Monday, September 20, 2010

Listening jag: Motian, Malaby and related

For a while now, I've really enjoyed how Scott Tennent (author of the forthcoming 33 1/3 book on Spiderland and a fellow craw and Dazzling Killmen fanatic) documents and analyzes his listening habits. I thought I'd try something similar.

The guiding principle here is that I'm constantly on what I call listening jags (I've used "listening ruts" before too, but I think this works better), prolonged periods of immersing myself in the work of one artist or several related ones. Anything can trigger this: a new album release, a live show, a blog post. And once I'm off, I'm really off: For however long the listening jag lasts, I can hardly bear to hear anything other than the artist or artists in question (when listening is recreational and not work-related, that is). It's sort of like that "Once you get that taste" concept—I have a sound in my head and that's the only sound I want. Sometimes, the jags last a day, sometimes weeks; sometimes they're cyclical, e.g., I seem to find myself on an Andrew Hill jag every six months or so, and on a Cecil Taylor jag about once a year.

Anyway, I thought I'd give a little window into my current listening jag (the axis of which is the drummer Paul Motian) and how it developed.

1) I was reading this Destination: Out post on Joe Giardullo, which led me to this Giardullo interview on Paris Transatlantic by Clifford Allen. In the Q&A, Giardullo, who has often covered Paul Motian tunes, states: "That trio [Motian] had with Charles Brackeen and David Izenzon is the trio." I'm a huge fan of Motian, Brackeen and Izenzon, and while I'd heard this trio's output (one ECM record and some killer live stuff), I decided I needed to get deeper into it. So for a while I was deep into said ECM record by Motian, Dance, the live stuff linked above and another Motian ECM album, Le Voyage, which features Brackeen along with J.F. Jenny-Clark on bass.

2) I decided to go further with Motian, so I began spinning Keith Jarrett's American Quartet stuff and got especially into the album Byablue, on which most of the material is composed by Motian. I also became obsessed with the Jarrett/Haden/Motian YouTube clip discussed in my last post.

3) I delved further into the Motian discography, which led me to the ’80s albums on Soul Note, of which Steve Smith was kind enough to lend me two, Misterioso (still digesting) and the absolutely phenomenal The Story of Maryam. Both sessions feature Joe Lovano and Bill Frisell—who would of course stay on with Motian and fill out his signature trio—as well as the late saxophonist Jim Pepper and bassist Ed Schuller.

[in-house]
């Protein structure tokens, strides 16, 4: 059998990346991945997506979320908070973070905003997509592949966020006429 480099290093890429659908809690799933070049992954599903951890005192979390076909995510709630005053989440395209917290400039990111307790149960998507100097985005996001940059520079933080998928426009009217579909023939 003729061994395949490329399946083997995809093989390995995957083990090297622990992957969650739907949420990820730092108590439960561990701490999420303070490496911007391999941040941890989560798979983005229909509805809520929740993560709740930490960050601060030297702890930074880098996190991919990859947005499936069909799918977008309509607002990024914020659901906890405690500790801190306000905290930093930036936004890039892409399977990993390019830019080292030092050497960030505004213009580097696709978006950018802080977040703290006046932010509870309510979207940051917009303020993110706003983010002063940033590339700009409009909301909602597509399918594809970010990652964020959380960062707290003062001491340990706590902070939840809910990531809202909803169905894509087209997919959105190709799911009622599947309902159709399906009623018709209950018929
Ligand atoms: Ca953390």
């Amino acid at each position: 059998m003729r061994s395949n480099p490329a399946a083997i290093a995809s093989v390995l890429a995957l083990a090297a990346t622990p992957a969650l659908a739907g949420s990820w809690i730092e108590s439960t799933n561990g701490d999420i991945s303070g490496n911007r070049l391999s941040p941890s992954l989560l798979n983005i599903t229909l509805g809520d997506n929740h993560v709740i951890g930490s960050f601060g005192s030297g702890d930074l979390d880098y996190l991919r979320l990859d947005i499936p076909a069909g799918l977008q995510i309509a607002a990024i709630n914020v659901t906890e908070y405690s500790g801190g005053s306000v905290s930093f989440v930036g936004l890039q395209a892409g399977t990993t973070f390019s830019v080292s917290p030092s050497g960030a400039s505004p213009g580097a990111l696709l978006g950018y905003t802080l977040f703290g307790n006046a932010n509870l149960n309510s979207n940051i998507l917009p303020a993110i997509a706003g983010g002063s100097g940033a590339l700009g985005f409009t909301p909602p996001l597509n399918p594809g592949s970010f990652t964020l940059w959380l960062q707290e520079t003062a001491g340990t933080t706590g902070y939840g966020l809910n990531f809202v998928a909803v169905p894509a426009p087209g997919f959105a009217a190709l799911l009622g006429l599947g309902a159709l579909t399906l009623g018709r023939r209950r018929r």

4) At this point, after I had spoken to him of my Motian jag, a generous brother-in-jazz (who shall remain anonymous) passed me a bootleg of a very recent (as in weeks ago) Motian gig at the Vanguard, which featured Frisell, and the saxophonists Mark Turner and Tony Malaby. I haven't written much about Malaby on this blog, but I truly love his playing, and I'm also a big Turner fan (as evidenced by posts on Fly and Billy Hart's quartet). This boot is a holy thing and I wish everyone could hear it.

5) At this point, a taste for Malaby sprouted as an offshoot of my taste for Motian. I recalled that the two of them appeared together on Malaby's Adobe, from 2004, so I got that and was instantly fascinated. Again, still digesting, but this record is definitely an obsession in the making.

6) I left Motian for a bit and moved further into the Malaby universe, checking out two fantastic records: last year's Voladores and Tamarindo, a Clean Feed trio date from a couple years back w/ William Parker and Nasheet Waits.

7) Then I looped back around to Motian (and Ed Schuller as well), spending a bit of time with Tim Berne's Mutant Variations.

What does all this mean? Nothing, other than that it demonstrates how my listening brain works. I have a certain sonic area in mind and I want to explore it fully. With Motian and Malaby there's something hard to pin down that binds them: this sort of ghostly, free-floating-ness. The Malaby band on Voladores is called Apparitions, and I think this fits really well re: what I'm looking for in jazz right now. I'm showing no signs of moving on from this jag: As I type, I'm already planning to load Adobe onto the iPod for the morning commute.

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